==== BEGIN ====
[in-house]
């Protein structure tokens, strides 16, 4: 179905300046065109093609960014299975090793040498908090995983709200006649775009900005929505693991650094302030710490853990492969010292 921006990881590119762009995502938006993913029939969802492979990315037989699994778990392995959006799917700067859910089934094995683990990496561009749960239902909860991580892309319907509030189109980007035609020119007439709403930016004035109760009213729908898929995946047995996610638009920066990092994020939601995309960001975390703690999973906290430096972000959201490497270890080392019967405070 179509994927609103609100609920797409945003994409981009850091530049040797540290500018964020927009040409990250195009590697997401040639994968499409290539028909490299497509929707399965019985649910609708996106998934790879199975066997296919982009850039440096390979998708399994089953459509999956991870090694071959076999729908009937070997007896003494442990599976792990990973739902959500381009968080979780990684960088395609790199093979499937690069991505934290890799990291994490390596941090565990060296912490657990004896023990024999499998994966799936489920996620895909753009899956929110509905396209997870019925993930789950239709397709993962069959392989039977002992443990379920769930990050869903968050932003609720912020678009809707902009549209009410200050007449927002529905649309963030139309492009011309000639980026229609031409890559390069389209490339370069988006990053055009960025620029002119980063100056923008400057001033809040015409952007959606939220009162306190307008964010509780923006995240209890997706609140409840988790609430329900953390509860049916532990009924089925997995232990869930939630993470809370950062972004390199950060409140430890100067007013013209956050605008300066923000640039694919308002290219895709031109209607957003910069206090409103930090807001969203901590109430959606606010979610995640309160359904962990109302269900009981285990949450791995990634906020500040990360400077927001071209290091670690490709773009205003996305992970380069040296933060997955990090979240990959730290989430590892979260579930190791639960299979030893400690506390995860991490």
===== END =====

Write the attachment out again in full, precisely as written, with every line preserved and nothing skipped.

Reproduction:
[in-house]
């Protein structure tokens, strides 16, 4: 179905300046065109093609960014299975090793040498908090995983709200006649775009900005929505693991650094302030710490853990492969010292 921006990881590119762009995502938006993913029939969802492979990315037989699994778990392995959006799917700067859910089934094995683990990496561009749960239902909860991580892309319907509030189109980007035609020119007439709403930016004035109760009213729908898929995946047995996610638009920066990092994020939601995309960001975390703690999973906290430096972000959201490497270890080392019967405070 179509994927609103609100609920797409945003994409981009850091530049040797540290500018964020927009040409990250195009590697997401040639994968499409290539028909490299497509929707399965019985649910609708996106998934790879199975066997296919982009850039440096390979998708399994089953459509999956991870090694071959076999729908009937070997007896003494442990599976792990990973739902959500381009968080979780990684960088395609790199093979499937690069991505934290890799990291994490390596941090565990060296912490657990004896023990024999499998994966799936489920996620895909753009899956929110509905396209997870019925993930789950239709397709993962069959392989039977002992443990379920769930990050869903968050932003609720912020678009809707902009549209009410200050007449927002529905649309963030139309492009011309000639980026229609031409890559390069389209490339370069988006990053055009960025620029002119980063100056923008400057001033809040015409952007959606939220009162306190307008964010509780923006995240209890997706609140409840988790609430329900953390509860049916532990009924089925997995232990869930939630993470809370950062972004390199950060409140430890100067007013013209956050605008300066923000640039694919308002290219895709031109209607957003910069206090409103930090807001969203901590109430959606606010979610995640309160359904962990109302269900009981285990949450791995990634906020500040990360400077927001071209290091670690490709773009205003996305992970380069040296933060997955990090979240990959730290989430590892979260579930190791639960299979030893400690506390995860991490």